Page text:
City of San Jose v. MediMarts, Inc.

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Justia Opinion Summary

MediMarts, a nonprofit collective, paid the Marijuana Business Tax (MBT) for a year, then began submitting returns showing no money due. The City of San Jose sent notices and found that MediMarts owed $58,788.53 as of August 2012, plus future penalties and interest. MediMarts owed $215,111.17 as of November 2013. The city sued MediMarts and its president, Armstrong, for $767,058.60. Defendants filed a cross-complaint under 42 U.S.C. 1983 and 1988, arguing that payment of the MBT would subject them to self-incrimination because it “forces [defendants] to admit to the sale or possession for sale of marijuana.” The tax also violated defendants’ due process rights by failing to provide for notice or a hearing before declaring MediMarts a nuisance and forcing it to cease operations. Armstrong was not afforded a hearing on his personal liability for the taxes. Finally, the cross-complaint alleged that the MBT “unjustly treats collectives and medical marijuana patients differently from other similarly situated individuals and organizations.” Applying the “collective entity rule,” the court determined that neither MediMarts nor Armstrong was entitled to assert the Fifth Amendment to resist the tax. The court of appeal affirmed. Neither assertion of Armstrong’s constitutional rights nor their accommodation would abate MediMarts’s duty to pay the tax.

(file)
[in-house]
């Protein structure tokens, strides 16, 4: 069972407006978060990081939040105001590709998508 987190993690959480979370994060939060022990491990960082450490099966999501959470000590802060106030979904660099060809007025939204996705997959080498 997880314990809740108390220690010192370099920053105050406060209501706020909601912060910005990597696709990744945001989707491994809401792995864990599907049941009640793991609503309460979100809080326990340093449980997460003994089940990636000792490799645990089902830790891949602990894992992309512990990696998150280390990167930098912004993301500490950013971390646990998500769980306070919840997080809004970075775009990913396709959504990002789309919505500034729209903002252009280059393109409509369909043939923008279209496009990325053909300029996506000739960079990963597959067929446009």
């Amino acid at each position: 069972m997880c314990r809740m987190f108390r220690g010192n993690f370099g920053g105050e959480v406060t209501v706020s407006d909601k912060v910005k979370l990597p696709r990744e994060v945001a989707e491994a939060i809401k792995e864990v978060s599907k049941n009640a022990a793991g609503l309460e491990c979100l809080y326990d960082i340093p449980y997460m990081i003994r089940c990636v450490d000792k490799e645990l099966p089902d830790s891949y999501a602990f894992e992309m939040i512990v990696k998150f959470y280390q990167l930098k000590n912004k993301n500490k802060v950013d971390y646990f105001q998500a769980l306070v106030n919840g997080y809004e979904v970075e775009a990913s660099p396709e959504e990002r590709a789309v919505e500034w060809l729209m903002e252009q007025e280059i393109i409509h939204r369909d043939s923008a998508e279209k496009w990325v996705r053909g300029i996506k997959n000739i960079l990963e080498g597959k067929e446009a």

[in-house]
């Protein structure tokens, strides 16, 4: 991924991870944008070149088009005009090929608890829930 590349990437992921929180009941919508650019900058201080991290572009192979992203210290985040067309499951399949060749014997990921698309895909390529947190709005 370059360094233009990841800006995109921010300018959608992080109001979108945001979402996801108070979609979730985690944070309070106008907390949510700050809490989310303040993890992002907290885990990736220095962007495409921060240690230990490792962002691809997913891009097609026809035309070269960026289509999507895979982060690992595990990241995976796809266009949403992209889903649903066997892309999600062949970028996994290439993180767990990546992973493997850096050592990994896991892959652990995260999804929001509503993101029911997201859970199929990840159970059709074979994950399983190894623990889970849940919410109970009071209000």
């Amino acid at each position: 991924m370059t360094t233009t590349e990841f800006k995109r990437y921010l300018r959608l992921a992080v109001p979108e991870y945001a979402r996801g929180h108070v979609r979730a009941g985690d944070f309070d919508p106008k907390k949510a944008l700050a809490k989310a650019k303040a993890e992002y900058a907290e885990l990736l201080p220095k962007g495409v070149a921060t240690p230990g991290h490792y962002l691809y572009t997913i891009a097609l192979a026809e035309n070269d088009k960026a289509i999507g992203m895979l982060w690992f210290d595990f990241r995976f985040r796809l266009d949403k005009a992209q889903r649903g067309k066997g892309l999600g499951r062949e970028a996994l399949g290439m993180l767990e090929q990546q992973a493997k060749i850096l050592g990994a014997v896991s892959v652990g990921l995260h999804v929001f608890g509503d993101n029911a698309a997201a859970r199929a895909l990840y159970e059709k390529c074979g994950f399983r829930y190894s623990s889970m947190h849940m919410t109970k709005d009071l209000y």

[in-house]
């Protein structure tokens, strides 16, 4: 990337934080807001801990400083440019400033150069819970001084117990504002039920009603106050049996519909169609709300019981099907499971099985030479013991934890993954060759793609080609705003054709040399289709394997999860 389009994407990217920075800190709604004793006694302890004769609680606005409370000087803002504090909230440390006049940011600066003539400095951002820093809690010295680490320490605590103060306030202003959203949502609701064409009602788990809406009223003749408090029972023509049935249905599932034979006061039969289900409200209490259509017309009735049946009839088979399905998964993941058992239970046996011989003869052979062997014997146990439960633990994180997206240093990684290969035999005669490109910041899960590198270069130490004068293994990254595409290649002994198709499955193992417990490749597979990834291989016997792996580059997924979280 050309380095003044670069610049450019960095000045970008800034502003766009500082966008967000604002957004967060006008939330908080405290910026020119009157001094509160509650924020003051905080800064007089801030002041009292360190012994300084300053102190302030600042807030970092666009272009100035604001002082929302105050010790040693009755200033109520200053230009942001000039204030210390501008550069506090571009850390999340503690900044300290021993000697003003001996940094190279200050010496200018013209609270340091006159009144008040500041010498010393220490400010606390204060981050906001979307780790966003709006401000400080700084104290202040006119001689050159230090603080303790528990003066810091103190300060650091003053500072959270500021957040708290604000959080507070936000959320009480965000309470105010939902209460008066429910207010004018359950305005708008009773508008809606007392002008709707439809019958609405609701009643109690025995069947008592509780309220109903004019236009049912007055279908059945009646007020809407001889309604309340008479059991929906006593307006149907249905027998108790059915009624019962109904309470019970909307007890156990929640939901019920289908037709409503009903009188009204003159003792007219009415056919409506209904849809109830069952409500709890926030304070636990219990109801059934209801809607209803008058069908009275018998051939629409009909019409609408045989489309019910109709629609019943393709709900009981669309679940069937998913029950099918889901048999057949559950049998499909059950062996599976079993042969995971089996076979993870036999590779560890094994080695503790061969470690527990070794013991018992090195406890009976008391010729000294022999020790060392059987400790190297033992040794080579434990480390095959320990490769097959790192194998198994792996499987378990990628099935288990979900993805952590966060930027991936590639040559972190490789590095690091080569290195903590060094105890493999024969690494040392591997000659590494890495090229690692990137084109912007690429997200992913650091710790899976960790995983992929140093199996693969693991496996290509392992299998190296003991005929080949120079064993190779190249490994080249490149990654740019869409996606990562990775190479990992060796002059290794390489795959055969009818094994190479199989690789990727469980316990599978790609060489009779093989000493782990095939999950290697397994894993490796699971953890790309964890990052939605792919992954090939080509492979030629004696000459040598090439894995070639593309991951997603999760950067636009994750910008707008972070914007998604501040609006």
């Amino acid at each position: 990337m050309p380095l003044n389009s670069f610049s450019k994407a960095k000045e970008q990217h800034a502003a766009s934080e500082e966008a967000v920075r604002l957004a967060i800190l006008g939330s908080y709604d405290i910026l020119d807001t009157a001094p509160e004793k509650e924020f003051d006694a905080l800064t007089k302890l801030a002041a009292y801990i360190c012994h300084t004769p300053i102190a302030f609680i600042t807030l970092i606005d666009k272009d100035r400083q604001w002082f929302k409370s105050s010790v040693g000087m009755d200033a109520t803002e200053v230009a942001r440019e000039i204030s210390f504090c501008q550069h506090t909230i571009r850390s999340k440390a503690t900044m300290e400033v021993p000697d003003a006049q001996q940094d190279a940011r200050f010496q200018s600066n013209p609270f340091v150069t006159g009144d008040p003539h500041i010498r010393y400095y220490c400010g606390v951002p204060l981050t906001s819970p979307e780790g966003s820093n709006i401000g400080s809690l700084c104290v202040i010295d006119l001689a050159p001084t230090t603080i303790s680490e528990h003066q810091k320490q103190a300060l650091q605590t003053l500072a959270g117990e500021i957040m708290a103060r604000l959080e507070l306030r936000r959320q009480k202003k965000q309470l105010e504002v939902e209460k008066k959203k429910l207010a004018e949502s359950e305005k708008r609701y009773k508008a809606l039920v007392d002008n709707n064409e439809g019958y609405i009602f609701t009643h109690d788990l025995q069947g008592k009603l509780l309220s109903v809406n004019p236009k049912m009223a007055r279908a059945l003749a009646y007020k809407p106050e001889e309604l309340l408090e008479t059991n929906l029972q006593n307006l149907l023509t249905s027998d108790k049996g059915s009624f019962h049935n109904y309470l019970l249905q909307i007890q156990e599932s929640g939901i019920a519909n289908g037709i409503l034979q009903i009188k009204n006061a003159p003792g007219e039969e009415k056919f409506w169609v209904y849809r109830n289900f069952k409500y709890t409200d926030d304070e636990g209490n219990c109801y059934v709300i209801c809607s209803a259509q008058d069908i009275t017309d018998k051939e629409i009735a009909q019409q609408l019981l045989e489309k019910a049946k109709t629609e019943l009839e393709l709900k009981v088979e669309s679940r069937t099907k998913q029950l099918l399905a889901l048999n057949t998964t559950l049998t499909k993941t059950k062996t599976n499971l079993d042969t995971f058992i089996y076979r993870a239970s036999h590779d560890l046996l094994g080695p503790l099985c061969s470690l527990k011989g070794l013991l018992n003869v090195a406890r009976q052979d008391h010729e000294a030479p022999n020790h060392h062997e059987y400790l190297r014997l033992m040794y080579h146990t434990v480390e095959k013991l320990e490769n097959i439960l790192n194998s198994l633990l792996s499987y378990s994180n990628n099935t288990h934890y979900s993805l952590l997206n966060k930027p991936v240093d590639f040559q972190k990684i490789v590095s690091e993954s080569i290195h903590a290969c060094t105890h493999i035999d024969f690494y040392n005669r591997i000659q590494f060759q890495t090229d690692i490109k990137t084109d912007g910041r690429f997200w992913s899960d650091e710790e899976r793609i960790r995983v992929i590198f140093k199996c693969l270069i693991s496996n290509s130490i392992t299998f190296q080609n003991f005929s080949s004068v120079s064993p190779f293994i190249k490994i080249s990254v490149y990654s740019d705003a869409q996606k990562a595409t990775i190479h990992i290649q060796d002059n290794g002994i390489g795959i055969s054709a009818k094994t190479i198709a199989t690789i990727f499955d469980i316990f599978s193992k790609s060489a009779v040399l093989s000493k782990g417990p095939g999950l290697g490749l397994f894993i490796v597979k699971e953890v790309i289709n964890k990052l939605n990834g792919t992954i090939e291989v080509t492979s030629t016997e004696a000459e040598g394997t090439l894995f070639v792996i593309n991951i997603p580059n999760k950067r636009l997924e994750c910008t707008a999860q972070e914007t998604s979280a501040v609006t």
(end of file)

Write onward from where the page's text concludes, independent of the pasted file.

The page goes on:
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Filed 7/21/16 CERTIFIED FOR PUBLICATION IN THE COURT OF APPEAL OF THE STATE OF CALIFORNIA SIXTH APPELLATE DISTRICT CITY OF SAN JOSE, H042481 (Santa Clara County Super. Ct. No. CV272374) Plaintiff, Cross-defendant, and Respondent, v. MEDIMARTS, INC. et al., Defendants, Cross-complainants, and Appellants. The City of San Jose brought this action to collect unpaid business taxes from defendants MediMarts, Inc. and its president, David Armstrong. In the course of the proceedings defendants sought a preliminary injunction against the City’s attempts to stop them from operating their medical marijuana collective. On appeal, defendants contend that payment of the Marijuana Business Tax (San Jose Municipal Code, § 4.66.010 et seq.) would force Armstrong to incriminate himself in violation of his Fifth Amendment privilege by admitting criminal liability for violating federal drug laws. We conclude that the privilege against self-incrimination has no application in these circumstances. We must therefore affirm the order. Background MediMarts was established in 2009 as a nonprofit collective under the name Bay Pacific Care, Inc. Bay Pacific Care paid the Marijuana Business Tax (hereafter, MBT) from March 2011 through July 2011. In August 2011 the collective changed its name to MediMarts, and it continued paying the tax through April 2012. In May of 2012, however, MediMarts discontinued paying the MBT, instead submitting tax returns showing no money due. The City began sending tax assessments and overdue notices, while Armstrong maintained that the tax itself was illegal under federal law. After a hearing before the Acting Director of Finance, MediMarts was found to owe $58,788.53 as of August 24, 2012, along with the future accrual of penalties and interest. Armstrong continued to protest the assessments to Wendy J. Sollazzi, a revenue management division manager in the City’s finance department. Another hearing took place on November 15, 2013. On July 11, 2014, the Director of Finance found that MediMarts owed $215,111.17 as of the November 2013 hearing date. The City then brought this action against Armstrong and MediMarts to collect the unpaid business taxes due under the MBT, chapter 4.66 of the San Jose Municipal Code (hereafter, SJMC or the Code). In its first amended complaint, filed December 3, 2014, it alleged that defendants were subject to the MBT and that by failing to pay the tax they had incurred collection costs, interest, and penalties. The complaint specifically alleged that Armstrong “was an agent of [MediMarts] acting in the scope of such agency and with the permission and consent of [MediMarts].” Together the taxes, interest, and penalties claimed by the City totaled $767,058.60 as of October 10, 2014. Defendants answered the complaint and filed a cross-complaint under 42 U.S.C. sections 1983 and 1988. In this pleading they alleged that payment of the MBT “would subject [d]efendants to self incrimination,” because the law “forces [defendants] to admit to the sale or possession for sale of marijuana.” The tax also violated defendants’ due process rights by failing to provide for notice or a hearing before declaring MediMarts a nuisance and by forcing it to cease operations. Armstrong specifically was denied due process because he was not afforded a hearing “on whether he should be personally liable for the taxes of [MediMarts].” Finally, the cross-complaint alleged a violation of defendants’ equal protection rights under the Fourteenth Amendment, because the MBT “unjustly treats collectives and medical marijuana patients differently from other 2 similarly situated individuals and organizations.” Defendants sought damages as well as a “judicial determination as to whether: [(]1) the MBT is due and payable; [and] [(]2) . . . the MBT violates Cross-Complainants[’] constitutional rights.” Defendants then applied for a preliminary injunction to restrain the City from taking any action to shut down the collective or declare it a nuisance, to compel the City to reinstate MediMarts’s business registration, and to require the City to remove its classification of MediMarts as a nuisance per se during the pendency of the action. Defendants cited the same grounds as in their cross-complaint and predicted “great and irreparable injury” from the closing of MediMarts, not only to the collective but also to the patient members who needed the medical marijuana to cope with their illnesses. MediMarts as well as Armstrong could assert the Fifth Amendment here, they argued, because it functioned “only to serve its member-patients”; that is, it existed not merely as an organization, but as a collective of members who were all acting in their own personal interest and on behalf of all members. Like the other members, Armstrong himself could assert the Fifth Amendment because he was “not acting solely as a representative [of MediMarts] but was “always acting in a partially personal capacity.” Defendants also argued that the MBT was unconstitutionally vague and overbroad. The superior court was not persuaded. Applying the “collective entity rule,” the court determined that neither MediMarts nor Armstrong was entitled to assert the Fifth Amendment to resist the tax. (See Braswell v. United States (1988) 487 U.S. 99, 104-113 (Braswell).) The court rejected the argument as to MediMarts that it existed “only to serve its member--patients”; it was nonetheless a separate incorporated legal entity “with all the powers, benefits and responsibilities accorded to it by law.” Armstrong’s claim that he could invoke the Fifth Amendment because he was not acting solely as a representative of the collective was also deemed unavailing. From the court’s June 15, 2015 order, defendants filed this timely appeal. 3 Discussion 1. Legislative Framework The Compassionate Use Act of 1996 (CUA), passed by Proposition 215 in November 1996, added section 11362.5 to the Health and Safety Code. It provides a defense to prosecution for possession and cultivation of marijuana, which are otherwise prohibited by sections 11357 and 11358, respectively, of that code. In 2004 the Medical Marijuana Program (MMP) (Stats. 2003, ch. 875, § 2, p. 6424) took effect, providing additional protection from specified criminal statutes for qualified patients, persons holding authorized identification cards, and primary caregivers. (Health & Saf. Code, § 11362.765.) Section 11362.775 of the program exempts from the same criminal statutes “qualified patients, persons with valid identification cards, and the designated primary caregivers of qualified patients and persons with identification cards, who associate within the State of California in order collectively or cooperatively to cultivate cannabis for medical purposes.” (Stats. 2003, ch. 875, § 2, p. 6424; see amendment in Stats. 2015, ch. 689, § 6, pp. 5319-5320 eff. Jan. 1, 2016 (A.B. 266).) MediMarts operates as such a collective authorized under the MMP. Federal law, however, continues to prohibit possession, cultivation, and distribution of marijuana notwithstanding modifications of drug laws in individual states. Under the Controlled Substances Act (CSA), title II of the Comprehensive Drug Abuse Prevention and Control Act of 1970 (21 U.S.C. § 801, et seq.), it remains unlawful to manufacture, distribute, dispense, or possess any controlled substance except as authorized by the CSA. (21 U.S.C. §§ 841(a)(1), 844(a); see Gonzales v. Raich (2005) 545 U.S. 1, 12 (Gonzalez).) Marijuana is listed as a Schedule 1 controlled substance. (21 U.S.C. § 812, subd. (c)(10).) There is no exception under federal law for medical use. (21 U.S.C. §§ 812, 844(a)); see United States v. Oakland Cannabis Buyers’ Cooperative (2001) 532 U.S. 483, 491-495 [medical necessity defense unavailable under 4 the CSA]; Gonzales, supra, at pp. 27-29 [Congress may, under the Commerce Clause, regulate cultivation and use of marijuana authorized by the CUA].)1 The CSA has not, however, been held to preempt the CUA. Indeed, both Congress and the United States Supreme Court have indicated otherwise, as have our state’s appellate courts. (See 21 U.S.C. § 903; see Gonzales v. Oregon (2006) 546 U.S. 243, 251 [preemption provision of the CSA, 21 U.S.C. § 903,2 “explicitly contemplates a role for the States in regulating controlled substances”]; see also City of Garden Grove v. Superior Court (2007) 157 Cal.App.4th 355, 383-385 [CUA does not undermine the stated objectives of the CSA and is not preempted by it]; Kirby v. County of Fresno (2015) 242 Cal.App.4th 940, 963 [neither conflict preemption nor obstacle preemption precludes application of the CUA and MMP through the CSA, citing rejection of preemption arguments in Qualified Patients Assn. v. City of Anaheim (2010) 187 Cal.App.4th 734, 757-763]; accord, City of Palm Springs v. Luna Crest Inc. (2016) 245 Cal.App.4th 879, 884-886 [city’s issuance of permits for medical marijuana dispensaries is not a regulation preempted by federal drug laws].) 1 In recent years the stringency of the CSA has been mitigated with respect to medical marijuana by section 538 of the Consolidated and Further Continuing Appropriations Act, 2015 (Pub. L. No. 113-235, (December 16, 2014) 128 Stat. 2130) and section 542 of the “Consolidated Appropriations Act, 2016” (Pub. L. No. 114-113, (December 18, 2015) 129 Stat. 2242.) Under those provisions, funds made available to the Department of Justice may not be used to prevent named states (including California) from “implementing their own State laws that authorize the use, distribution, possession, or cultivation of medical marijuana.” Notwithstanding this policy, section 809 of each legislative act clarifies that federal funds authorized by the act may not be used to legalize or reduce penalties associated with possession, use, or distribution of schedule 1 substances proscribed by the CSA. 2 21 U.S.C. section 903 states: “No provision of this subchapter shall be construed as indicating an intent on the part of the Congress to occupy the field in which that provision operates, including criminal penalties, to the exclusion of any State law on the same subject matter which would otherwise be within the authority of the State, unless there is a positive conflict between that provision of this subchapter and that State law so that the two cannot consistently stand together.” 5 San Jose began taxing marijuana businesses following the adoption of Measure U in the November 2, 2010 election. Measure U authorized the enactment of chapter 4.66 of the SJMC, thereby establishing the MBT. The chapter requires anyone engaged in a marijuana business3 to pay up to 10 percent of its gross receipts to the City. (SJMC, § 4.66.250.) SJMC’s section 4.66.010 states that the purpose of the provision is “solely” to raise revenue for the City “and is not intended for regulation.” A person who fails to pay the tax when due incurs a 25 percent penalty, with an additional 25 percent penalty imposed after one month’s delinquency. (SJMC, § 4.66.300.) Operation of a marijuana business without a business tax certificate is deemed unlawful, and the certificate will not be issued unless the tax has been paid. (SJMC, § 4.66.210(B).) The Code also imposes personal liability for the tax, penalties, and interest on any person (including an officer or employee of a corporation) who is required to “collect, truthfully account for, and pay over any tax imposed by this code,” but who willfully fails to do so or attempts “to evade or defeat any such tax or payment thereof.”4 (SJMC § 1.08.015.5.) The City cited this provision both in its complaint and in its opposition to defendants’ injunction request. 2. The Preliminary Injunction When presented with defendants’ application for a preliminary injunction, the superior court had two factors to consider: (1) the likelihood that defendants would 3 A marijuana business is defined to encompass the activities of “planting, cultivating, harvesting, transporting, manufacturing, compounding, converting, processing, preparing, storing, packaging, wholesale, and/or retail sales of marijuana and any ancillary products in the City, whether or not carried on for gain or profit.” (SJMC, § 4.66.110) 4 This section states: “In addition to all other remedies provided by law, any person required to collect, truthfully account for, and pay over any tax imposed by this [C]ode who willfully fails to collect such tax , or truthfully account for and pay over such tax or willfully attempts in any manner to evade or defeat any such tax or payment thereof, shall be personally liable for the total amount of the unpaid tax and interest and penalties on the unpaid tax evaded or not collected or not accounted for and paid over to the city.” (SJMC § 1.08.015.5.) 6 ultimately prevail on the merits and (2) the relative interim harm to the parties from issuance or nonissuance of the injunction. (Common Cause v. Board of Supervisors (1989) 49 Cal.3d 432, 441-442.) Because the decision whether to grant a preliminary injunction rests in the sound discretion of the trial court, we generally review that decision for abuse of discretion. (In re Marriage of Nadkarni (2009) 173 Cal.App.4th 1483, 1495, quoting Salazar v. Eastin (1995) 9 Cal.4th 836, 849-850.) It is defendants’ burden to make a clear showing of such abuse. (Ryland Mews Homeowners Assn. v. Munoz (2015) 234 Cal.App.4th 705, 711.) However, to the extent that a trial court’s grant or denial of a preliminary injunction and its assessment of the likelihood of success on the merits depend on legal rather than factual questions, we review that decision independently. (Huong Que, Inc. v. Luu (2007) 150 Cal.App.4th 400, 408; O’Connell v. Superior Court (2006) 141 Cal.App.4th 1452, 1463.) 3. Viability of Armstrong’s Defense to Payment of the MBT Recognizing that MediMarts, a corporate entity, has no constitutional right against self-incrimination, in seeking reversal defendants assert the Fifth Amendment only as to Armstrong. (See Hale v. Henkel (1906) 201 U.S. 43, 75 (Hale) [corporation is not a “person” for purposes of the privilege against self-incrimination], overruled in part on other grounds in Murphy v. Waterfront Comm’n. (1964) 378 U.S. 52; United States v. White (1944) 322 U.S. 694, 699 [“Since the privilege against self-incrimination is a purely personal one, it cannot be utilized by or on behalf of any organization, such as a corporation.”].) This constitutional provision declares that “[n]o person . . . shall be compelled in any criminal case to be a witness against himself.” As the text has been interpreted, “a communication must be testimonial, incriminating, and compelled.” (Hiibel v. Sixth Judicial Dist. Court of Nev. Humboldt Cty. (2004) 542 U.S. 177, 189.) In particular, “[t]he word ‘witness’ in the constitutional text limits the relevant category of compelled incriminating communications to those that are ‘testimonial’ in character.” (United States v. Hubbell (2000) 530 U.S. 27, 34; see also Hale, supra, at p. 67 [the 7 “interdiction of the 5th Amendment operates only where a witness is asked to . . . give testimony which may possibly expose him to a criminal charge”].) The act of filing a tax return has not been considered testimonial. (See Hubbell, supra, at p. 35; United States v. Sullivan (1927) 274 U.S. 259, 263 [Fifth Amendment did not exempt defendant from paying taxes or filing a return for income derived from unlawful business].) The City did not focus on the testimonial aspect of the privilege, but relied primarily on the “collective entity” doctrine, which was also the primary basis of the superior court’s order. The underlying principle of this doctrine, as repeatedly explained by the United States Supreme Court, is that a corporate officer may not rely on the Fifth Amendment when required to produce the records of the corporation. For example, in Hale, supra, 201 U.S. at 76, the United States Supreme Court rejected a corporate officer’s reliance on the Fifth Amendment when, though given personal immunity, he was required by a grand jury to answer questions and produce material demanded in a subpoena. In Wilson v. United States (1911) 221 U.S. 361 the president of a corporation unsuccessfully challenged a contempt order after he refused to produce subpoenaed corporate records. The president “could assert no personal right to retain the corporate books against any demand of government which the corporation was bound to recognize.” (Id. at p. 385, italics added; see also Dreier v. United States (1911) 221 U.S. 394, 400 [corporate secretary properly found in contempt for refusing demand for corporate documents, notwithstanding his claim that those papers would tend to incriminate him].) As the high court subsequently made clear, “representatives of a collective entity act as agents, and the official records of the organization that are held by them in a representative rather than a personal capacity cannot be the subject of their personal privilege against self-incrimination, even though production of the papers might tend to incriminate them personally . . . Any claim of Fifth Amendment privilege asserted by the agent would be tantamount to a claim of privilege by the corporation, which possesses no 8 such privilege.” (Braswell, supra, 487 U.S. at pp. 99-100.) Thus, while business records of a sole proprietor or practitioner may be protected from release by the Fifth Amendment, an individual “cannot rely upon the privilege to avoid producing the records of a collective entity which are in his possession in a representative capacity, even if these records might incriminate him personally.” (Bellis v. United States (1974) 417 U.S. 85, 93-101 (Bellis).) Defendants maintain that the collective entity doctrine is inapplicable to divest Armstrong of his own Fifth Amendment rights. They seek to avoid the corporate-individual distinction by characterizing the issue without regard to MediMarts’s corporate identity, asserting that “a person cannot be compelled to provide evidence of their [sic] own illegal conduct.” Defendants refer to the tax as one “imposed on the money he [i.e., Armstrong] received each month from the sale of marijuana.” (Italics added.) But the tax is not the obligation of Armstrong; it belongs to MediMarts. It makes no difference that the complaint accuses both defendants of failing to pay the MBT; it is MediMarts that owed the tax. Armstrong’s duty to collect and turn over the tax inhered in his representative capacity as president of the collective. His signature on the tax returns that were filed in 2011 and 2012 properly reflected that duty, as he signed on behalf of MediMarts, not himself. Nor can defendants escape the core principle of the collective entity doctrine by pointing out that the cases illustrating it pertained to production of subpoenaed documents. The point to be drawn from this abundant precedent is that a corporate officer, even a president (such as Armstrong), cannot avoid an obligation imposed by the government on the entity by asserting the Fifth Amendment on his own behalf. Defendants’ production of an excerpt from Spielbauer v. County of Santa Clara (2009) 45 Cal.4th 704 does not advance their position. In Spielbauer, a deputy public defender was being investigated by his county employer over allegations that he had made deceptive statements to the court while representing a criminal defendant. When 9 interviewed by the supervising attorney, Spielbauer was informed that his refusal to cooperate would be deemed insubordination which could subject him to termination, but he was assured that his answers could not be used in a criminal proceeding. Spielbauer, however, invoked his privilege against self-incrimination and was thereafter terminated by the county for failing to answer the questions posed by the investigator. Our Supreme Court upheld the termination. It explained that the protection afforded the individual by the Fifth Amendment is not against a nonpenal use, but against only the government’s use in a criminal proceeding. (Spielbauer, supra, at p. 715.) Thus, “the right against selfincrimination is not itself violated until statements obtained by compulsion are used in criminal proceedings against the person from whom the statements were obtained.” (Id. at p. 727.) The employer was entitled to discipline or even dismiss the employee who refuses to answer job-related questions, “so long as the employee is not required, as a condition of remaining in the job, to surrender his or her right against criminal use of the statements thus obtained.” (Id. at pp. 725.) Only if compelled statements are used in criminal proceedings against the person from whom the admissions of wrongdoing are elicited does the Fifth Amendment come into play. (Id. at p. 727.) None of the decisions applying the Fifth Amendment to tax payments is helpful either. Each of the cited cases involved an individual who successfully obtained reversal of his conviction for tax evasion, where his defense was that payment of the tax would expose him to prosecution for illegal “wagering.” (See Marchetti v. United States (1968) 390 U.S. 39 (Marchetti) [evasion of occupational tax in business of accepting wagers]; Grosso v. United States (1968) 390 U.S. 62 (Grosso ) [failure to pay excise and occupational taxes on wagering proceeds]; see also Leary v. United States (1969) 395 U.S. 6, 29 [transportation of marijuana without paying transfer tax].) Moreover, in each case it appeared that the challenged tax was directed to a group suspected of criminal activity. (Cf. Marchetti, supra, at p. 57 [tax directed at “ ‘selective group inherently suspect of criminal activities’ ”]; Grosso, supra, at p. 65-67 [same]; Leary, supra, at p. 18 10 [same].) In this case, by contrast, it is a corporation, not an individual, that is required to pay the tax; the tax is imposed on legitimate businesses, not on those engaged in activity prohibited by the state or City; and it is not directed at a “selective and suspect group” but is a noncriminal measure with an express purpose solely of raising revenue. (Leary, supra, at p. 18.) Filing the tax return itself is no more offensive to the Fifth Amendment than requiring a motorist involved in an accident to stop and provide his or her name and address (Veh. Code, § 20002, subd. (a)(1)); such requirements, too, have essentially regulatory, noncriminal purposes, and compliance is neither testimonial nor, by itself, incriminating. (California v. Byers (1971) 402 U.S. 424. Even viewing defendants’ business as potentially liable under federal law such as the CSA, any assumption that Armstrong will be subject to prosecution would be speculative and premature, as no criminal proceeding has yet been initiated for his privilege to come to the foreground. (Nor is it likely to, given Congress’s recently repeated admonition to the Justice Department not to interfere with states’ authorization of medical marijuana.5) We thus conclude, as did the superior court, that there is no likelihood that defendants will ultimately prevail in the City’s action against them or on their cross-complaint. Were we to endorse Armstrong’s position, we would only compromise the firm stance of our courts that “an individual acting in his official capacity on behalf of [an] organization may . . . not take advantage of his personal privilege. In view of the inescapable fact that an artificial entity can only act to produce its records [or pay its taxes] through its individual officers or agents, recognition of the individual’s claim of privilege . . . would substantially undermine the unchallenged rule that the organization itself is not entitled to claim any Fifth Amendment privilege, and largely frustrate legitimate governmental regulation of such organizations.” (Bellis, supra, 417 U.S. at p. 90; Braswell, supra, 487 U.S. at pp. 108-112 [Fifth Amendment objection to subpoena 5 See fn. 1, ante. 11 of corporate records unavailable to custodian even if producing them may prove personally incriminating].) Finally, even if we were to agree with defendants that paying the MBT would encroach on Armstrong’s Fifth Amendment privilege against self-incrimination, it would not afford defendants the relief they seek. The injunction application sought to prevent the City from shutting down the operation of MediMarts, disqualifying MediMarts from renewing its registration, and declaring it a public nuisance. Defendants also asked the court to require the City, while the action was pending, to reinstate MediMarts’s business registration and remove its classification of MediMarts as a nuisance per se. As discussed above, neither the assertion of Armstrong’s constitutional rights nor the accommodation of them would abate MediMarts’s duty to pay the tax under SJMC chapter 4.66. The superior court properly denied the application for a preliminary injunction. Disposition The order is affirmed. 12 _________________________________ ELIA, ACTING P.J. WE CONCUR: _______________________________ BAMATTRE-MANOUKIAN, J. _______________________________ MIHARA, J. City of San Jose v. Medimarts, Inc. et al. H042481 Trial Court: Santa Clara County Superior Court Superior Court No.: CV-272374 Trial Judge: Honorable Maureen A. Folan Counsel for Plaintiff, Cross-defendant and Respondent: CITY OF SAN JOSE. Richard Doyle, City Attorney Nora Frimann, Assistant City Attorney Margo Laskowska, Deputy, City Attorney Kendra E. McGee-Davies, Deputy City Attorney Mark J. Vanni, Deputy City Attorney Office of the City Attorney Counsel for Defendants, Cross-complainants and Appellants: MEDIMARTS, INC. et al. Nicholas G. Emanuel Gates Eisenhart Dawson City of San Jose v. Medimarts, Inc. et al. H042481